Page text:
Yes, wins is a flawed yardstick by which to measure pitching performance, I get it. A pitcher used to be credited with a win. Now it's almost as if pitchers are ACCUSED of wins if they happen to be presented with more than one or two runs of support by their offense. ("Sir ... I accuse you of WINNING games ... J'accuse!" ) The WAR (wins above replacement-level) metric exists, in part, to measure one player's contribution to the win column versus that of another, and in determining the "value" of a most valuable player that worth in the minds of many voters is a currency paid out in victories. Detroit has won 89 games to date and Verlander has led the way in 24 of them. Let's not get too hung up on the idea of simply handing the MVP trophy to the position player with the sexiest sabermetric stats and disqualify the player who is likely having the most superb season simply because he's a starting pitcher.

The last starting pitcher to win the MVP Award was Roger Clemens in 1986. Clemens also won the Cy Young that year, a double that I'm arguing Verlander should repeat. Granted, each year presents its own unique voting landscape but Clemens won his AL MVP with these numbers 25 years ago, numbers that Verlander has matched or surpassed:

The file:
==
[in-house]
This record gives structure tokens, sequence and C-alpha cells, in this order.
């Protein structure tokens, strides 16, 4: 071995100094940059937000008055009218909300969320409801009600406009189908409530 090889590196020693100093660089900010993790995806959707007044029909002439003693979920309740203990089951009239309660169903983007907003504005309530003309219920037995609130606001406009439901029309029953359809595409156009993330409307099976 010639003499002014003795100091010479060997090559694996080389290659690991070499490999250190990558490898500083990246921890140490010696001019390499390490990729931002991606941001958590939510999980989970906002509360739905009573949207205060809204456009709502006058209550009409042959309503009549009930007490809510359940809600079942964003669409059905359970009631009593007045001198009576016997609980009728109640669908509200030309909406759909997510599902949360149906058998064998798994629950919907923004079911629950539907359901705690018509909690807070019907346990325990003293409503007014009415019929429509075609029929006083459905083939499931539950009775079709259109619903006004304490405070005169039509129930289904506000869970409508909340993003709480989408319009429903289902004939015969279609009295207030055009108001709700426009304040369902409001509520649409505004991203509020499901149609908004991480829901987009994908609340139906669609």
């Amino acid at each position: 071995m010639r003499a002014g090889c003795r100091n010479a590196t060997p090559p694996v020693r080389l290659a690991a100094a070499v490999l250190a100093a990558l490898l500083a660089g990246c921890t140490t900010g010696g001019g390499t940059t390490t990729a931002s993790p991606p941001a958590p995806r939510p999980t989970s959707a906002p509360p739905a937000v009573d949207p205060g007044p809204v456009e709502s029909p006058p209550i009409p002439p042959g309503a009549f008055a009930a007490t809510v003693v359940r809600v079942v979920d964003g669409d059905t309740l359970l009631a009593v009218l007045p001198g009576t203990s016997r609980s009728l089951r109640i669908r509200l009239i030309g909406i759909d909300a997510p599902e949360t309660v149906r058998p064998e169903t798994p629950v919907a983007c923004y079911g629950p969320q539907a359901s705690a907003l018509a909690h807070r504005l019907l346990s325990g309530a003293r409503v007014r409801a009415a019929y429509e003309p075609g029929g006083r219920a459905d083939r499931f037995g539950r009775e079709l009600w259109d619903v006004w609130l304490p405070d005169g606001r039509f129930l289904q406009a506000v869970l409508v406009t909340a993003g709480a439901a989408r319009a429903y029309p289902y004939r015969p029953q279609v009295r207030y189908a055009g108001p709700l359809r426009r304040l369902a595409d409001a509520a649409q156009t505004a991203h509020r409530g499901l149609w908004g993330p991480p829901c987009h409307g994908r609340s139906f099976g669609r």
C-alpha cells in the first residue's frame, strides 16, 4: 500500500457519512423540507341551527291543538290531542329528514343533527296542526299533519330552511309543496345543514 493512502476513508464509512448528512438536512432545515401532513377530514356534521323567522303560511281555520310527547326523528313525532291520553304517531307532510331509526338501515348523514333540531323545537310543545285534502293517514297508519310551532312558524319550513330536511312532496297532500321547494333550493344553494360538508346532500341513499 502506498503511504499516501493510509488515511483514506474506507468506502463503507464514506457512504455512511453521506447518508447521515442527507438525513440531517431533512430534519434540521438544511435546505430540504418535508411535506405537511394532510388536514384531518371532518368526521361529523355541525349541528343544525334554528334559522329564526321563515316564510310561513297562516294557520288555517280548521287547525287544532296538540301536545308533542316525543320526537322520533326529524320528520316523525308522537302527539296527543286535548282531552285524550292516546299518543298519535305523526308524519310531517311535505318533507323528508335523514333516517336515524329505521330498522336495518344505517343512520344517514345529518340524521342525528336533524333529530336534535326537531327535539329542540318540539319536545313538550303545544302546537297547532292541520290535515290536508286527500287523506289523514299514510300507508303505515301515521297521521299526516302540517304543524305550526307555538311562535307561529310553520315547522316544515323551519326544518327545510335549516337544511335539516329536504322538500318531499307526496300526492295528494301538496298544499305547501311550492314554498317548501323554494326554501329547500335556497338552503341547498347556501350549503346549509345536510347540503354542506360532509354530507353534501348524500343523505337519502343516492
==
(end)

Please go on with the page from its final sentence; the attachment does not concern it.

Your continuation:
Yankees first baseman Don Mattingly was runner-up to Clemens in that 1986 MVP vote. How do Mattingly's '86 numbers line up with the two players currently leading the American League in WAR? If Verlander's 2011 season appears equivalent to, or perhaps slightly better than Clemens' 1986 season and Clemens' numbers were enough to trump Mattingly, one could argue that this year's two leading position player candidates would have to surpass Mattingly's '86 season to beat out Verlander. Granted, this season isn't complete, but Mattingly's .352 average with 53 doubles and only 35 strikeouts in 677 at-bats may trump Jacoby Ellsbury's average and steals as well as Jose Bautista's home run and on-base totals.


In 1986, Clemens won the AL MVP Award easily, collecting 19 first-place votes and 339 points to Mattingly's five first-place votes and 258 points. Mattingly may have had the superior season, but Clemens won the award and it wasn't close. Things have changed since then. From 1987 through 1998, only once did a starting pitcher finish higher than sixth in an AL MVP vote; 1999 was the tipping point in a seismic shift away from starting pitchers' MVP candidacy in the voters' minds. Boston's Pedro Martinez collected the most first-place votes but fell 13 points shy of Rangers catcher Ivan Rodriguez. Martinez's '99 performance was perhaps the greatest pitching season of his generation but two writers left him off their ballots completely.


Rodriguez had a career season in 1999, batting .332/.356/.558 with 35 HRs and 113 RBIs. The idea, however, that Martinez's value didn't merit a single voting point on two ballots was outrageous. In November of 1999, New York Daily News columnist Bill Madden, now in the writers' wing of the Hall of Fame, wrote that he felt "compelled to express my embarrassment and dismay" over the results of that MVP vote, but the mentality has lingered. Only four times since 1999 has an American League starting pitcher finished in the top 10 in the MVP voting and never higher than fifth. Martinez's pitching was the elite performance of that 1999 season, as Verlander's has been in 2011.